Everton and the BNP recently clashed over the timing of a party campaign. Mark O'Brien looks at how the police deal with disruptons to the matchday routine
From the England team’s Nazi salute in 1938 to the T-shirts worn by Robbie Fowler and Steve McManaman in support of striking dockers, politics has frequently exerted an influence on football. That convergence caused quite some concern on Merseyside when the British National Party announced recently that they planned to conduct a leafleting campaign in Liverpool city centre on the afternoon of Saturday March 14, the same afternoon as Everton were scheduled to play host to Stoke City in the Premier League.Tranmere were at home to Huddersfield on the same afternoon, while Liverpool supporters would also be returning from their early game at Old Trafford, and according to Chief Superintendent Steve Watson of Liverpool North: “If they had all taken place at the same time it would have placed extraordinary pressures on demand and would have affected the ability to police those events effectively.”
The end result, when the BNP turned down an initial police request to reschedule, was that Everton were instead forced to move their game back 24 hours. This understandably upset the majority of supporters who rarely get a chance to enjoy matches at 3pm on a Saturday, but more specifically it disrupted the plans of those who had booked travel and accommodation, such as a large delegation from the Blues’ Isle of Man supporters’ club.
On February 22 though, the BNP did an about-turn, with their deputy leader Simon Darby announcing: “We’ve postponed [the leafleting campaign] as it was inconveniencing Everton and Stoke fans. The onus is back on police – if they can bring it forward at the drop of a hat, they can do it again.” And indeed the match was duly moved back, because, according to Ian Ross, Everton’s head of public relations: “Since the game was moved from Saturday to Sunday we have received numerous calls and emails from our supporters disappointed with the decision.We do understand their frustrations and when the police indicated they would permit the game to be played on the Saturday, we felt it was wholly appropriate to return the fixture to its original date.” Everton have also said that they will, where they can, reimburse those supporters who have been left out of pocket as a result of the game being switched back to the Saturday.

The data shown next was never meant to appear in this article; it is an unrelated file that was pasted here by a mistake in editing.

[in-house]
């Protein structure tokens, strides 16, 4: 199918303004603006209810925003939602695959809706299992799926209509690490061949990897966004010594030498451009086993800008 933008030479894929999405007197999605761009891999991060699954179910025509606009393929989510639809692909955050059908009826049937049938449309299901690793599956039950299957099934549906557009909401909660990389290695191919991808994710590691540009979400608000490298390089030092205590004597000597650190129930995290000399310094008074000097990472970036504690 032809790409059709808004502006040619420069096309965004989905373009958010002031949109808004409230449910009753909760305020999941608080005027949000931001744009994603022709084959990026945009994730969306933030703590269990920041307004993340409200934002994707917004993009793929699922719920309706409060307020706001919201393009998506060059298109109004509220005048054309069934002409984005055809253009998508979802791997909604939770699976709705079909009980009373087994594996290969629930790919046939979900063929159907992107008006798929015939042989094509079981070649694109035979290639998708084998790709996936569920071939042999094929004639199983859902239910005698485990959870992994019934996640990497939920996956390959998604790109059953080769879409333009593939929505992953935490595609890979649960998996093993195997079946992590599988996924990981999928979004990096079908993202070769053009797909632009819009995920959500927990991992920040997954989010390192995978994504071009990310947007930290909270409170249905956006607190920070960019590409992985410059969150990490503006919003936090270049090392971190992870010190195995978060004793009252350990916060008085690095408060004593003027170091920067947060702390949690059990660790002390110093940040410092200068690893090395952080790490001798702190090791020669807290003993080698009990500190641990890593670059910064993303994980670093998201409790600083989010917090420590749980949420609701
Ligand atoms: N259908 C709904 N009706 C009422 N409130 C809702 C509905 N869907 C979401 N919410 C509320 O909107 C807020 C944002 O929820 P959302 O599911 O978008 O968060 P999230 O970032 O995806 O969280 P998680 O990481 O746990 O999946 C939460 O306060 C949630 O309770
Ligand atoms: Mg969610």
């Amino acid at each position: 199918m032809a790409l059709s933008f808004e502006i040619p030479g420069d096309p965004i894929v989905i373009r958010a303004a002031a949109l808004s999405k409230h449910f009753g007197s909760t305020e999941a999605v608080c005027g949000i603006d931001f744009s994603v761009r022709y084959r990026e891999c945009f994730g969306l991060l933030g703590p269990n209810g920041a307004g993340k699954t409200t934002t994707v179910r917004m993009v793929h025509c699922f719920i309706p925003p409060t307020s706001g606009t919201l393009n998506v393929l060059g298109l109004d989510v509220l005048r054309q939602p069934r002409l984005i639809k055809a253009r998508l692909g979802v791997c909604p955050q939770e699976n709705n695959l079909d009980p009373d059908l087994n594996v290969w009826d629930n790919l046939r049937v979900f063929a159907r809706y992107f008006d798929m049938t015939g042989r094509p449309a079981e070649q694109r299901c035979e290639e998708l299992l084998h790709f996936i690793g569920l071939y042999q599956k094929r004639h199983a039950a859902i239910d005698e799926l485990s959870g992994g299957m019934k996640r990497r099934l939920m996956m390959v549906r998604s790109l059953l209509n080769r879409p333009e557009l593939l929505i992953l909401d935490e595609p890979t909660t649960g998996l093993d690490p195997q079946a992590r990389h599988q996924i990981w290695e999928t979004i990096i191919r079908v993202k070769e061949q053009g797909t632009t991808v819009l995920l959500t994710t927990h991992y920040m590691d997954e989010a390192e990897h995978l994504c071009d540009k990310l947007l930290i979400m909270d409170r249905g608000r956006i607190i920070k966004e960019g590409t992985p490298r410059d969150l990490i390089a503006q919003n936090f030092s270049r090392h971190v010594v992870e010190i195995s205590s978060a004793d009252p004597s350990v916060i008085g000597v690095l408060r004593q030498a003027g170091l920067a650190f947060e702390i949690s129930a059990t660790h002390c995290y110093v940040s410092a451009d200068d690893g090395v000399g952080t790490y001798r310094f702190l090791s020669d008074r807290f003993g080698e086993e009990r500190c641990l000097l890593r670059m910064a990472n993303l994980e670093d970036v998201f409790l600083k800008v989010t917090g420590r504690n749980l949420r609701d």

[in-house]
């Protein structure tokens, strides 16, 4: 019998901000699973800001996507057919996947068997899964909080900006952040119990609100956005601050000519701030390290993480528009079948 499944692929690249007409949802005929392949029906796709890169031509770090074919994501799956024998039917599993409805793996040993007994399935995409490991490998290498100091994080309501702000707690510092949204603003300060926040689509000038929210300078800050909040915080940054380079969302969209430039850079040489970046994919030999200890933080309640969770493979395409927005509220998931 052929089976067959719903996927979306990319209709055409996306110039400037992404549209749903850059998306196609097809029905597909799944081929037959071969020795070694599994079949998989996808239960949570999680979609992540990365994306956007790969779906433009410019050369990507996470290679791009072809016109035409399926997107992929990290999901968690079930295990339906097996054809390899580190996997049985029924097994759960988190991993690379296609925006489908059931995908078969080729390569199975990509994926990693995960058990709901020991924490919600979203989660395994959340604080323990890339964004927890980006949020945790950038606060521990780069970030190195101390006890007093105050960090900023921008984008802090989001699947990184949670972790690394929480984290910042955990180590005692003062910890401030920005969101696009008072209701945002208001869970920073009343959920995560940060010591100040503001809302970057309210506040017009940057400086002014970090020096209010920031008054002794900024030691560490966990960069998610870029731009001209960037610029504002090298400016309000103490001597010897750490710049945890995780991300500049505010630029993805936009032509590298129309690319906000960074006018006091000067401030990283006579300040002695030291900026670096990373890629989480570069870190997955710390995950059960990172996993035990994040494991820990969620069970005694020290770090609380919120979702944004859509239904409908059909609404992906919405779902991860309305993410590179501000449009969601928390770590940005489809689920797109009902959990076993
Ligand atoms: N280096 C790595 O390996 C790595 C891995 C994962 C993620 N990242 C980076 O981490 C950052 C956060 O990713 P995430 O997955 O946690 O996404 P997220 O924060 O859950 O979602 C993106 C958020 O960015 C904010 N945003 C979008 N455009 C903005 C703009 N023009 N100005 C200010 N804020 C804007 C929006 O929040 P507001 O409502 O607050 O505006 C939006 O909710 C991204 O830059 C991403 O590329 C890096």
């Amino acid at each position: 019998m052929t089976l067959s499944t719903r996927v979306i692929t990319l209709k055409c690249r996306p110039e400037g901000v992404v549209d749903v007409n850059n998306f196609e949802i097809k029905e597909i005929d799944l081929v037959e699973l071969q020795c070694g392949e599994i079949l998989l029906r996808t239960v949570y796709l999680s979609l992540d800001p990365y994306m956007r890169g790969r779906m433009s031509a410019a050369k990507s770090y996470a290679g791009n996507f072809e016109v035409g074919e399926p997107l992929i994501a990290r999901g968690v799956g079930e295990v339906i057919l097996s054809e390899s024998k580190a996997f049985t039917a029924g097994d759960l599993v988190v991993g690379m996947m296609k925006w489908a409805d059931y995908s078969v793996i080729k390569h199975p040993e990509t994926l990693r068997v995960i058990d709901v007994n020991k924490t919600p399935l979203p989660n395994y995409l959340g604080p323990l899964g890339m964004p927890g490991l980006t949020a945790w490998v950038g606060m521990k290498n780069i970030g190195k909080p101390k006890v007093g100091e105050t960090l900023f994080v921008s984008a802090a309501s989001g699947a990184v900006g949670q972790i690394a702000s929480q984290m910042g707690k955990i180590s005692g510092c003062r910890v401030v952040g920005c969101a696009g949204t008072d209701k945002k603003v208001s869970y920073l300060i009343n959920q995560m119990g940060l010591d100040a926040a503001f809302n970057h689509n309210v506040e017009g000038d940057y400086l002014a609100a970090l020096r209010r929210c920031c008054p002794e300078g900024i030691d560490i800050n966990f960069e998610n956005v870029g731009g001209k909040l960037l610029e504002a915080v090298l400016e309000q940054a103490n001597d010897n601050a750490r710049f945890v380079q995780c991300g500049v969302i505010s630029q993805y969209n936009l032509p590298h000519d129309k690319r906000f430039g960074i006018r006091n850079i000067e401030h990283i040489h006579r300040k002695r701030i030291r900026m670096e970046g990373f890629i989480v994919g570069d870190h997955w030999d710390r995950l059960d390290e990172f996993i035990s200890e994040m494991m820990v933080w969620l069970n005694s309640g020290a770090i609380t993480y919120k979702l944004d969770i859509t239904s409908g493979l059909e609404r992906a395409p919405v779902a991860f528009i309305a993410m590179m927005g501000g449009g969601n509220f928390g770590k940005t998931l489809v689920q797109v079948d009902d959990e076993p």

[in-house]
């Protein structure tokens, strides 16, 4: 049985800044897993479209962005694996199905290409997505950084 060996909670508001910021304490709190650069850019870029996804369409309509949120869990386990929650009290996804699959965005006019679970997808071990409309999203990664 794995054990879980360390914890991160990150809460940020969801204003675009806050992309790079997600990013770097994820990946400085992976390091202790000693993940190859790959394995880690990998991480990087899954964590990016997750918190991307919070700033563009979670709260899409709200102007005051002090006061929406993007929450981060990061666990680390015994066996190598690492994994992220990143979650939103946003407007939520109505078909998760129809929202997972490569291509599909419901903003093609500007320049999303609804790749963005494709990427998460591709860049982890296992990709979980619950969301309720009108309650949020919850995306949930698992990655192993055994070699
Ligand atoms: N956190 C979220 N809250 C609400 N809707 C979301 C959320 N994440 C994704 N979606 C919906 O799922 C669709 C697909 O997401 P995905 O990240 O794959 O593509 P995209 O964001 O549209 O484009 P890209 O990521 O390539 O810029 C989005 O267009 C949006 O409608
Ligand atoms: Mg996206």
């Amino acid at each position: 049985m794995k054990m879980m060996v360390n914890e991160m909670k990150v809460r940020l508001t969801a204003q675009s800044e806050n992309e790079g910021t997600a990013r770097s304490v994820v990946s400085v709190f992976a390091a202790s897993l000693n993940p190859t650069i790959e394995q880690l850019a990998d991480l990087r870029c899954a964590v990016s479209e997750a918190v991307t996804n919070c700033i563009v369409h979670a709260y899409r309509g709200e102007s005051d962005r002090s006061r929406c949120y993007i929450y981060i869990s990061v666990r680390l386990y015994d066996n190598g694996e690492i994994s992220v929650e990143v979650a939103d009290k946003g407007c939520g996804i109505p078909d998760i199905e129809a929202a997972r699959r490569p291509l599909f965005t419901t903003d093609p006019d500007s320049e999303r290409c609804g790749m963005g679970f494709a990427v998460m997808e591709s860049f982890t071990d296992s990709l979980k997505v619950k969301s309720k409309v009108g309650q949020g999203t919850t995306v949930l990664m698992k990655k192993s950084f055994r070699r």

While this particular incident has been resolved more or less satisfactorily, Andy Burnham, the Everton-supporting secretary of state for culture, media and sport, believes there is a wider issue at stake. He said: “This sorry saga exposes the BNP for what they are. They’ve no regard whatsoever to the cost and inconvenience to football supporters when they refuse to change the date of their march and have now been forced to cave into media pressure. This must not set a dangerous precedent, allowing them to rock up to any given town and change a Premier League football fixture and ride roughshod over football supporters’ plans.”
Martin Wingfield, editor of the BNP newspaper, Freedom, takes issue, pointing out that his party’s small band of campaigners only planned to give out leaflets, and that: “The only march would have been one organised by the Labour Party and the myriad of anti-BNP groups that it funds itself or hands over public money to, to keep them going.” That doesn’t change the fact that the BNP could have avoided the whole issue by rescheduling their activities when originally asked.
There is now talk of new guidelines being issued to the Association of Chief Police Officers in anticipation of similar situations arising in the future. And given the amount of priceless column inches and airtime that the BNP have generated for themselves, it will surely come as no surprise to anyone if this becomes a cheap tactic employed again by activists, pressure groups and fringe political parties.
From WSC 266 April 2009